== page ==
What is ISO 45001?
ISO 45001 is intended for use by any organization, regardless of its size or the nature of its work, and can be integrated into other health and safety programs such as worker wellness and well-being.
ISO 45001 is an International Standard that specifies requirements for an occupational health and safety (OHSAS) management system, with guidance for its use, to enable an organization to proactively improve its OHSAS performance in preventing injury and ill-health.
ISO 45001 is intended to be applicable to any organization regardless of its size, type and nature. All of its requirements are intended to be integrated into an organization’s own management processes.
ISO 45001 enables an organization, through its OHSAS management system, to integrate other aspects of health and safety, such as worker wellness/well-being; however, it should be noted that an organization can be required by applicable legal requirements to also address such issues.
What are the Benefits of ISO 45001?
An ISO 45001 based OHSAS management system will enable an organization to improve its OHSAS performance by:
• developing and implementing an OHSAS policy and OHSAS objectives
• establishing systematic processes which consider its “context” and which take into account its risks and opportunities, and its legal and other requirements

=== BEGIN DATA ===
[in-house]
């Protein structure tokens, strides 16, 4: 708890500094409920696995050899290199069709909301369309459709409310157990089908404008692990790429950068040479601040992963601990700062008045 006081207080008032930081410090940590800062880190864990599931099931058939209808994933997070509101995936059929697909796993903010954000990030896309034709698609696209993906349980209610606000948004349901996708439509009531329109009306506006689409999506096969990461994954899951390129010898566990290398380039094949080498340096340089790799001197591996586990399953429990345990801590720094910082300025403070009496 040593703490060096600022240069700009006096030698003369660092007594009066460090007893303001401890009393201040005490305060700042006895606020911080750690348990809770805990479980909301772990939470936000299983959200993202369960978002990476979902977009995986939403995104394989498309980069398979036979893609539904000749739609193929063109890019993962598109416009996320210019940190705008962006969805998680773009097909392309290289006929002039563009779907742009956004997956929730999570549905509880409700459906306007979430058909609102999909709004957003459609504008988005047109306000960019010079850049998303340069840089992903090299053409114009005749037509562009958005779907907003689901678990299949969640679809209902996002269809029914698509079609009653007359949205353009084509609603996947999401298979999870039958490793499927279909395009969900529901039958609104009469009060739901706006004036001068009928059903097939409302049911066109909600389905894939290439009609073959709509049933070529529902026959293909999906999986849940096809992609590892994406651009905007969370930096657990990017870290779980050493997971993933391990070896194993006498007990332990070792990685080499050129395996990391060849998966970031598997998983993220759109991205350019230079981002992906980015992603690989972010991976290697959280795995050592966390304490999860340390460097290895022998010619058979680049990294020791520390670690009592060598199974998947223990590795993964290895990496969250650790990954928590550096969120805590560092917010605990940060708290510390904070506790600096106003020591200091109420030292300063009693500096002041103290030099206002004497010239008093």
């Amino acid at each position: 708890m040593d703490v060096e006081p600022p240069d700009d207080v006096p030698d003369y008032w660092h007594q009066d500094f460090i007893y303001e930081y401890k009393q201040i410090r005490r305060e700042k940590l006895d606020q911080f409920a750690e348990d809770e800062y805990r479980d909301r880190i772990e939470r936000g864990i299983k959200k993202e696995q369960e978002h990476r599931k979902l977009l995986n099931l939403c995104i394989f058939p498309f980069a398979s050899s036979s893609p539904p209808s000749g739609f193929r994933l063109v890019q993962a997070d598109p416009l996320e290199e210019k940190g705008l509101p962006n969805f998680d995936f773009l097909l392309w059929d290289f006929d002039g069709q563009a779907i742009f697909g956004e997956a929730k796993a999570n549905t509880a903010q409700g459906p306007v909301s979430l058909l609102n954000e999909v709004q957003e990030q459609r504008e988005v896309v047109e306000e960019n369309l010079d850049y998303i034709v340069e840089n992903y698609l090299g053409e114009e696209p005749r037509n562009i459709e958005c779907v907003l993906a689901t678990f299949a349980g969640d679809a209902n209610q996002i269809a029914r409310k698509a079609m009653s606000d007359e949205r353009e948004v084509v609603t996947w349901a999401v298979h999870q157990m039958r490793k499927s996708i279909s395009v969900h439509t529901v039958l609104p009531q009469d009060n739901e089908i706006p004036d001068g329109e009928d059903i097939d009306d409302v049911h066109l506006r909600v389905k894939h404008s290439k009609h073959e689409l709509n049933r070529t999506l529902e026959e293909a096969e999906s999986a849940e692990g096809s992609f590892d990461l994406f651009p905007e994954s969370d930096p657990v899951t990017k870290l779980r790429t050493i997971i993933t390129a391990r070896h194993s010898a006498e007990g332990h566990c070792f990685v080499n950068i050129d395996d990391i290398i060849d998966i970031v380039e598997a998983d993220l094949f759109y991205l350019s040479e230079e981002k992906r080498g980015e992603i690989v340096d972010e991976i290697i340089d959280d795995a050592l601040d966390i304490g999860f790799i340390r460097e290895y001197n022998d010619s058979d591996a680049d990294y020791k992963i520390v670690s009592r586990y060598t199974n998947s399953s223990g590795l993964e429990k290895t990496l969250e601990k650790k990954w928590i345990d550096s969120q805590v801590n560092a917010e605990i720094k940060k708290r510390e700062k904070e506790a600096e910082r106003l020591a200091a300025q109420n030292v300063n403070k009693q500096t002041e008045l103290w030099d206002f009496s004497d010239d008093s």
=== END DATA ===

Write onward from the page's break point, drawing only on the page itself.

• determining the hazards and OHSAS risks associated with its activities; seeking to eliminate them, or putting in controls to minimize their potential effects
• establishing operational controls to manage its OHSAS risks and its legal and other requirements
• increasing awareness of its OHSAS risks
• evaluating its OHSAS performance and seeking to improve it, through taking appropriate actions
• ensuring workers take an active role in OHSAS matters
In combination these measures will ensure that an organization’s reputation as a safe place to work will be promoted, and can have more direct benefits, such as:
• improving its ability to respond to regulatory compliance issues
• reducing the overall costs of incidents
• reducing downtime and the costs of disruption to operations
• reducing the cost of insurance premiums
• reducing absenteeism and employee turnover rates
• recognition for having achieved an international benchmark (which may in turn influence customers who are concerned about their social responsibilities)